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MDES hearing takes unexpected turn

The House Ways and Means Subcommittee convened May 14 to kick around the idea of reauthorizing the Mississippi Department of Employment Security (MDES).

It turned out most of the legislative kicking was directed at Tommy Dale Favre, executive director of the agency whose two major functions are providing job training programs and administering benefits to unemployed Mississippians.

Favre showed up at the meeting prepared to discuss the agency’s advertising practices, since that was the reason lawmakers had given for not reauthorizing MDES before the end of the regular session. The issue will be on the agenda when lawmakers are called back to Jackson for a special session, most likely before the end of May.

The agency, which is entirely federally funded, will lose its money and be unable to operate if it is not given the green light before the next fiscal year begins July 1. A Performance Evaluation and Expenditure Review (PEER) Committee report had studied the advertising practices of 15 state agencies, of which MDES is one, and highlighted the amount of money each agency spent on advertising its programs and services. The report said that MDES was compliant with state laws regarding state agency advertising.

In her opening statement to the committee, Favre said she was prepared to address any concerns committee members had about the agency’s advertising practices.

But that’s not what the committee wanted to talk about.

In the hour Favre spent answering questions and fielding comments, she eventually found herself defending Mississippi’s unemployment benefits, which are $210 per week. According to Pete Fleming of the U.S. Department of Labor, who was also in attendance, that figure is lowest in the nation. Alabama, at $220 a week, ranks just above Mississippi.

Favre said her agency has tried the past three years to raise unemployment benefits, to no avail because such an increase would have to be approved by the Legislature.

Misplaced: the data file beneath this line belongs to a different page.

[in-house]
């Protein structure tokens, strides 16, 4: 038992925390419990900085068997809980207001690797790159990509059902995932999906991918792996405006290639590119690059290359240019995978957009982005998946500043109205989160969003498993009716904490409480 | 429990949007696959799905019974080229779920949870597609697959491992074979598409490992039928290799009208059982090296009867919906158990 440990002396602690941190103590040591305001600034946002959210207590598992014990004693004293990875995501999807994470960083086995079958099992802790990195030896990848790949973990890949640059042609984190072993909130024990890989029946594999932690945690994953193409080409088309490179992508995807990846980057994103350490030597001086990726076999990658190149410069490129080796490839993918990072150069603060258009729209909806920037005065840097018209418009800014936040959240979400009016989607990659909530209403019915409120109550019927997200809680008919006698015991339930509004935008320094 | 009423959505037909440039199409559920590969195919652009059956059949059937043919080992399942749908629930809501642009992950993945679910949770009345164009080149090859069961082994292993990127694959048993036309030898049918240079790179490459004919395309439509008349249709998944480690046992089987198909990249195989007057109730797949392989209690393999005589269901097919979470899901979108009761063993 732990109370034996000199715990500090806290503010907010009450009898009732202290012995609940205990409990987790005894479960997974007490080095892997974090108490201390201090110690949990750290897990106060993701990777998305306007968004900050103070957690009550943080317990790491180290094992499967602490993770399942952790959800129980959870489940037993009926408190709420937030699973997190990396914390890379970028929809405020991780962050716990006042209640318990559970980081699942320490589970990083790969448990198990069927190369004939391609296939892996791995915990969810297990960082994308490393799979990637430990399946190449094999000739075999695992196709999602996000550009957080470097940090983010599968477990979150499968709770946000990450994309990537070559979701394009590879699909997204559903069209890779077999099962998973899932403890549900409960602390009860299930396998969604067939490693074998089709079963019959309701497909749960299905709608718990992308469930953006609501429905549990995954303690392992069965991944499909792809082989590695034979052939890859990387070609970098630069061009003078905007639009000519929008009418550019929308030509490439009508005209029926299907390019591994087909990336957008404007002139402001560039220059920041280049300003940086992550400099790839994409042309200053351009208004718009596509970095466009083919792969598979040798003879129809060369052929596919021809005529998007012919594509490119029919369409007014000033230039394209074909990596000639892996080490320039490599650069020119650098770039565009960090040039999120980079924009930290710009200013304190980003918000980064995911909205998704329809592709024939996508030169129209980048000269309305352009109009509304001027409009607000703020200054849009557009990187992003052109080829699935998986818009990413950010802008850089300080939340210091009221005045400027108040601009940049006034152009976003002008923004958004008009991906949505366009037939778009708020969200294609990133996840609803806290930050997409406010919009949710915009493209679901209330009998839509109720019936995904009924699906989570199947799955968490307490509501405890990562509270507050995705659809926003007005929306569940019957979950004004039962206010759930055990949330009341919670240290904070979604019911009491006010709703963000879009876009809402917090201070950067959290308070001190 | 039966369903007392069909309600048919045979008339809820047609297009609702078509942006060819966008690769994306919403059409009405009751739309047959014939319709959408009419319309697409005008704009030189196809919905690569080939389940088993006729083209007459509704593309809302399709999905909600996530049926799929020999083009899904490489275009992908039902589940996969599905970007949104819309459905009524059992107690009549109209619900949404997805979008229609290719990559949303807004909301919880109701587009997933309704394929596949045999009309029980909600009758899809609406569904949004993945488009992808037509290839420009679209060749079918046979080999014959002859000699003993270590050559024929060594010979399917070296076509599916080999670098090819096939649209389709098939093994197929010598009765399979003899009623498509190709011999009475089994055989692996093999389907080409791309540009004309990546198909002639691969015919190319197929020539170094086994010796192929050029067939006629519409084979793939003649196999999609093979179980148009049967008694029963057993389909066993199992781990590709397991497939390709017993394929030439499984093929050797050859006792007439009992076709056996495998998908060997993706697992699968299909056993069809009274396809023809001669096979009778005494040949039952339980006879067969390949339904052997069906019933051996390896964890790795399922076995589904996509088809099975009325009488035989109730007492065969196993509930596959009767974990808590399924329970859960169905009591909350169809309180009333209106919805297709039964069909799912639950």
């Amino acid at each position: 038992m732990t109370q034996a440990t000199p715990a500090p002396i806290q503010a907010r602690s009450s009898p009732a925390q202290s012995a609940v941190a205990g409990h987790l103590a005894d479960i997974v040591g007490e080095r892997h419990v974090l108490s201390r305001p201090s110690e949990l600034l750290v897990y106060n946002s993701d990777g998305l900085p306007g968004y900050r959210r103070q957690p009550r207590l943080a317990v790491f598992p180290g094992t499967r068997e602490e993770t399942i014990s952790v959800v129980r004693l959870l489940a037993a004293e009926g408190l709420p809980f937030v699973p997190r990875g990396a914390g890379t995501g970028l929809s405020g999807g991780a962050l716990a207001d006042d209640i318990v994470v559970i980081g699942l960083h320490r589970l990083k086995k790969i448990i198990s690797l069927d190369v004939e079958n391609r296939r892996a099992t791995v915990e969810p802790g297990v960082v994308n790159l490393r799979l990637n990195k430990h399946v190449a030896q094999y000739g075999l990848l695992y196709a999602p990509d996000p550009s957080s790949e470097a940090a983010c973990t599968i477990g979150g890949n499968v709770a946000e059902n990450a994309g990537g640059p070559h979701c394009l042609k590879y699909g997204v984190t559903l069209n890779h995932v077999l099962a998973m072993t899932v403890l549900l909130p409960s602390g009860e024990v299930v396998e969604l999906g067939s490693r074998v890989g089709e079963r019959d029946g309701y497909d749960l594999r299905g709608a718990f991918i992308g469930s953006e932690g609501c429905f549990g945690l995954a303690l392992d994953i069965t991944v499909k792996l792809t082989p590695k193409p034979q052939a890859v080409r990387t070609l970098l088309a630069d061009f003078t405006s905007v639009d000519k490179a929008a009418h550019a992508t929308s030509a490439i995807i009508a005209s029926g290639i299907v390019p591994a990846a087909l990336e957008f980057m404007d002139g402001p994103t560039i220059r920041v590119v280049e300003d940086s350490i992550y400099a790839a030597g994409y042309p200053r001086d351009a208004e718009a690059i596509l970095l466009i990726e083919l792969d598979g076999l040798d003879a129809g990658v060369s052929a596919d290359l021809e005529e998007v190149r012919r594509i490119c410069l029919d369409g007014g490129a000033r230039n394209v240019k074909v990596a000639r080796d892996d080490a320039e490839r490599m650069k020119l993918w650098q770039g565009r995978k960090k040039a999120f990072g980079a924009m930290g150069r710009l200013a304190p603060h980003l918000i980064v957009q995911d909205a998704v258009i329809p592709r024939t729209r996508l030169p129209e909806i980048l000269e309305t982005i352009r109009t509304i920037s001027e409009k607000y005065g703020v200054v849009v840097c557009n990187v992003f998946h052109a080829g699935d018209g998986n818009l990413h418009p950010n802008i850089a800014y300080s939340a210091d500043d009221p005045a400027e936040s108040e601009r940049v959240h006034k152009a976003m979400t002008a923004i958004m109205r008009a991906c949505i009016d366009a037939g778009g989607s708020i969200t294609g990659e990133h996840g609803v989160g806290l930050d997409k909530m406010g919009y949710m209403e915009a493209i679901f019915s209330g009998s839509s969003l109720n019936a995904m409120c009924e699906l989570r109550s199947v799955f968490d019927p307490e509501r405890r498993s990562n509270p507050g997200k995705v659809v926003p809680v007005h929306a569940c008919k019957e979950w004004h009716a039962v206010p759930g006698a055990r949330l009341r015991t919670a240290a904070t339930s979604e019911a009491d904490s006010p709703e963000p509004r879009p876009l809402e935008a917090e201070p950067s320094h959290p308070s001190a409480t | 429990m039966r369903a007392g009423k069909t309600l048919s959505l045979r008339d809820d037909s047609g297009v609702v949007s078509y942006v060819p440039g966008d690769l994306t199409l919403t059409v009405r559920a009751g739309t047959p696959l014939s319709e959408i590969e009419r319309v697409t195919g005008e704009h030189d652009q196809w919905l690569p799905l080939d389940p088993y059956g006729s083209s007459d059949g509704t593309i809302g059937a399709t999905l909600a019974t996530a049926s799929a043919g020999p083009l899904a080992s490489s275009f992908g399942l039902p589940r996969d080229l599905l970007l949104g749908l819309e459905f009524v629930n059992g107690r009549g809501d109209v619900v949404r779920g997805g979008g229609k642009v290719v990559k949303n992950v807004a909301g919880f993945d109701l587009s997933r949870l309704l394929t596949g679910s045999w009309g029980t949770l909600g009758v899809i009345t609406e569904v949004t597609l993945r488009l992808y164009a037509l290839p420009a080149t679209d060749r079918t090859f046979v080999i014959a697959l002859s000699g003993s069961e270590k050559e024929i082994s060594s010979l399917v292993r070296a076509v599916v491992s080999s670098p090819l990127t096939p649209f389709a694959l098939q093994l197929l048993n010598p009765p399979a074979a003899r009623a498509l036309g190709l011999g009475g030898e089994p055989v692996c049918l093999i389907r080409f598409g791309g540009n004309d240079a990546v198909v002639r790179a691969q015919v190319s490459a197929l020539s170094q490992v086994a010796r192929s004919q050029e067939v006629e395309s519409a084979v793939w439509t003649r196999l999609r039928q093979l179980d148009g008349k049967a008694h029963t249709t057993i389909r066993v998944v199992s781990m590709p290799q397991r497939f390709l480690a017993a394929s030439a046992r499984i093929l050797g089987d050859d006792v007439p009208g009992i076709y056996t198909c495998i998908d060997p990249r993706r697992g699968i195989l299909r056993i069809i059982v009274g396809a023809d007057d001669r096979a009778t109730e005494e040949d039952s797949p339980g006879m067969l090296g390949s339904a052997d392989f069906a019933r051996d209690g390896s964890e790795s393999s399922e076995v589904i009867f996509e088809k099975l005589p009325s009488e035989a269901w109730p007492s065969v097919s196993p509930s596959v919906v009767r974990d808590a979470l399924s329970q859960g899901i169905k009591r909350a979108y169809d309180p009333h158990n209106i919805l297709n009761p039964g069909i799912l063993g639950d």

“We understand that we are very low in that area,” Favre said, adding that MDES’s rate advisory council has proposed a $10 increase in unemployment benefits for this year and another $10 increase for next year.

Rep. Sherra Hillman Lane, D-Waynesboro, was not impressed.

“Why would they want only a $10 increase?” Lane asked. “Gas is up. Milk is up. Everything is higher than it was the last time benefits increased (in 2002).”

Hillman was part of a lineup of House Democrats — along with Tyrone Ellis of Starkville, Earle Banks of Jackson, Willie Perkins Sr. of Greenwood and Rufus Straughter of Belzoni — who grilled Favre on everything from her salary to the MDES trust fund, and if those two figures had any direct bearing on unemployment benefits remaining the same. At one point, Straughter asked Favre if her salary had remained stagnant the last four years. When Favre responded that her salary was a matter of public record, Straughter replied, “I didn’t ask for all that.”

Favre even admitted that she was unprepared to immediately provide several sets of facts and figures that related to Mississippi’s unemployment benfits.

“I was told this was going to be about advertising, not unemployment benefits,” Favre said.

What little advertising policy was discuss mostly revolved around representatives asking Favre if her agency was in compliance with state advertising laws. According to the PEER report, MDES is compliant.

Favre defended the need for her organization — outside of the fact that federal law says it has to be reauthorized — and explained that most of MDES’ advertising money is spent on legals that open up a project to bidders. In fiscal year 2006, the year the PEER report took a look at, MDES spent roughly $1.2 million on advertising, mostly, Favre said, to alert those affected by Hurricane Katrina to the spots where they could receive disaster unemployment benefits.

“We feel like we have a good report,” Favre said. “We’re not big spenders. This has created more than undue anxiety for our employees. I would assume it’s created grief for employers who could lose $410 million in tax credits (for paying into the unemployment system.”

Contact MBJ staff writer Clay Chandler at clay.chandler@ msbusiness.com .


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